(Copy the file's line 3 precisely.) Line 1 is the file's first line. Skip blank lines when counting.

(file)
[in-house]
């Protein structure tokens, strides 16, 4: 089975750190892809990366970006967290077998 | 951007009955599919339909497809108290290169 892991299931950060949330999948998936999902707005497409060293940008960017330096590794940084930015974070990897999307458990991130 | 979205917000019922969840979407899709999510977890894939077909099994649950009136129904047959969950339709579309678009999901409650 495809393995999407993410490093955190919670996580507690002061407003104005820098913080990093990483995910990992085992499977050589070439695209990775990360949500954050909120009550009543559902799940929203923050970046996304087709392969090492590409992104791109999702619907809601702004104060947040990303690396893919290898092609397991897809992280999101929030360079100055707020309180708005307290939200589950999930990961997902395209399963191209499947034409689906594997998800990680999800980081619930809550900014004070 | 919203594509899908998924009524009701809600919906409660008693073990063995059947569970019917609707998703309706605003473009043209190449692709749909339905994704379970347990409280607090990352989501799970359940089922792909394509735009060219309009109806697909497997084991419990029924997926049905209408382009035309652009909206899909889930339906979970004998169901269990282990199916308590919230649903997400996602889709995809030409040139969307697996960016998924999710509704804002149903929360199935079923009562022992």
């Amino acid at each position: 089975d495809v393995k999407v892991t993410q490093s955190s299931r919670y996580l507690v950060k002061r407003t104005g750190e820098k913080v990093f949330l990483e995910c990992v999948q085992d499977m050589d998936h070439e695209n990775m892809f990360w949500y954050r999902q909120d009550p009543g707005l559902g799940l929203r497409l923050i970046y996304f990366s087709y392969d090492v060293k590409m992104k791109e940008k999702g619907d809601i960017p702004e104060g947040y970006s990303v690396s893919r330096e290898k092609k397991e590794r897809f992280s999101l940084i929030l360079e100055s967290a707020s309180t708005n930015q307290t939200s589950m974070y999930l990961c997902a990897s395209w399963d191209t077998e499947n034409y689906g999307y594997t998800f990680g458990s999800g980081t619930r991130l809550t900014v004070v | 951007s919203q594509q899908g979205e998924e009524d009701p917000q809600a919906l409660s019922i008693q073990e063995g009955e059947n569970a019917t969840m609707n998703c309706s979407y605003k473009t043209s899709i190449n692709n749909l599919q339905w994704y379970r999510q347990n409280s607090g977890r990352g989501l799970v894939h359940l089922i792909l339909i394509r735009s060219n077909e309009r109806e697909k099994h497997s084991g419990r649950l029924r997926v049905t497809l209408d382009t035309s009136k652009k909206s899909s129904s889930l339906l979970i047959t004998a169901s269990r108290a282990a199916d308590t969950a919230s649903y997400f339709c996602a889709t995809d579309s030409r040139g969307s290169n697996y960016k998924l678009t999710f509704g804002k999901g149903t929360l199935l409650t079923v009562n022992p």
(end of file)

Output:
């Amino acid at each position: 089975d495809v393995k999407v892991t993410q490093s955190s299931r919670y996580l507690v950060k002061r407003t104005g750190e820098k913080v990093f949330l990483e995910c990992v999948q085992d499977m050589d998936h070439e695209n990775m892809f990360w949500y954050r999902q909120d009550p009543g707005l559902g799940l929203r497409l923050i970046y996304f990366s087709y392969d090492v060293k590409m992104k791109e940008k999702g619907d809601i960017p702004e104060g947040y970006s990303v690396s893919r330096e290898k092609k397991e590794r897809f992280s999101l940084i929030l360079e100055s967290a707020s309180t708005n930015q307290t939200s589950m974070y999930l990961c997902a990897s395209w399963d191209t077998e499947n034409y689906g999307y594997t998800f990680g458990s999800g980081t619930r991130l809550t900014v004070v | 951007s919203q594509q899908g979205e998924e009524d009701p917000q809600a919906l409660s019922i008693q073990e063995g009955e059947n569970a019917t969840m609707n998703c309706s979407y605003k473009t043209s899709i190449n692709n749909l599919q339905w994704y379970r999510q347990n409280s607090g977890r990352g989501l799970v894939h359940l089922i792909l339909i394509r735009s060219n077909e309009r109806e697909k099994h497997s084991g419990r649950l029924r997926v049905t497809l209408d382009t035309s009136k652009k909206s899909s129904s889930l339906l979970i047959t004998a169901s269990r108290a282990a199916d308590t969950a919230s649903y997400f339709c996602a889709t995809d579309s030409r040139g969307s290169n697996y960016k998924l678009t999710f509704g804002k999901g149903t929360l199935l409650t079923v009562n022992p």